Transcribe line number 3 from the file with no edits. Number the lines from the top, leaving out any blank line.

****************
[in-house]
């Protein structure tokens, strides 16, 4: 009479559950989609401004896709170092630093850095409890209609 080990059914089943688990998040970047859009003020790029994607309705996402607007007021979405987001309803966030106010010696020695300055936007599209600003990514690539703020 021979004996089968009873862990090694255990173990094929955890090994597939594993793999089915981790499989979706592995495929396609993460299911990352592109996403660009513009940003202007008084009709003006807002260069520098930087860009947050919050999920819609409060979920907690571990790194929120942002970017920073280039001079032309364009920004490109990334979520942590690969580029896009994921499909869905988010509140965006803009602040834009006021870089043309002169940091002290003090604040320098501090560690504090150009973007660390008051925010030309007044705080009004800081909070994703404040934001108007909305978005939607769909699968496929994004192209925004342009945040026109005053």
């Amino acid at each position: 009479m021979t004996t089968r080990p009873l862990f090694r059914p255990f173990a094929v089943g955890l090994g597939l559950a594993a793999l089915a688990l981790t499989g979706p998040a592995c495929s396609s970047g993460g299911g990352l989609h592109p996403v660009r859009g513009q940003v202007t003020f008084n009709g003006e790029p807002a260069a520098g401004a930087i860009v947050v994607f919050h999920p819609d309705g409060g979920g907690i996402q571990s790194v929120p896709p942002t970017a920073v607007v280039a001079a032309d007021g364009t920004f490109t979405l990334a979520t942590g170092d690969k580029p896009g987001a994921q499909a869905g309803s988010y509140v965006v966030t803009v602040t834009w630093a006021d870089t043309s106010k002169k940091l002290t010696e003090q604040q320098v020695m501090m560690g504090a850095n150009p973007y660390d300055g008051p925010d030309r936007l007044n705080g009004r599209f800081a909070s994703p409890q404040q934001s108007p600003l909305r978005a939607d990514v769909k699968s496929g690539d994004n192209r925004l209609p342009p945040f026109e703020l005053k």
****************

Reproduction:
């Amino acid at each position: 009479m021979t004996t089968r080990p009873l862990f090694r059914p255990f173990a094929v089943g955890l090994g597939l559950a594993a793999l089915a688990l981790t499989g979706p998040a592995c495929s396609s970047g993460g299911g990352l989609h592109p996403v660009r859009g513009q940003v202007t003020f008084n009709g003006e790029p807002a260069a520098g401004a930087i860009v947050v994607f919050h999920p819609d309705g409060g979920g907690i996402q571990s790194v929120p896709p942002t970017a920073v607007v280039a001079a032309d007021g364009t920004f490109t979405l990334a979520t942590g170092d690969k580029p896009g987001a994921q499909a869905g309803s988010y509140v965006v966030t803009v602040t834009w630093a006021d870089t043309s106010k002169k940091l002290t010696e003090q604040q320098v020695m501090m560690g504090a850095n150009p973007y660390d300055g008051p925010d030309r936007l007044n705080g009004r599209f800081a909070s994703p409890q404040q934001s108007p600003l909305r978005a939607d990514v769909k699968s496929g690539d994004n192209r925004l209609p342009p945040f026109e703020l005053k």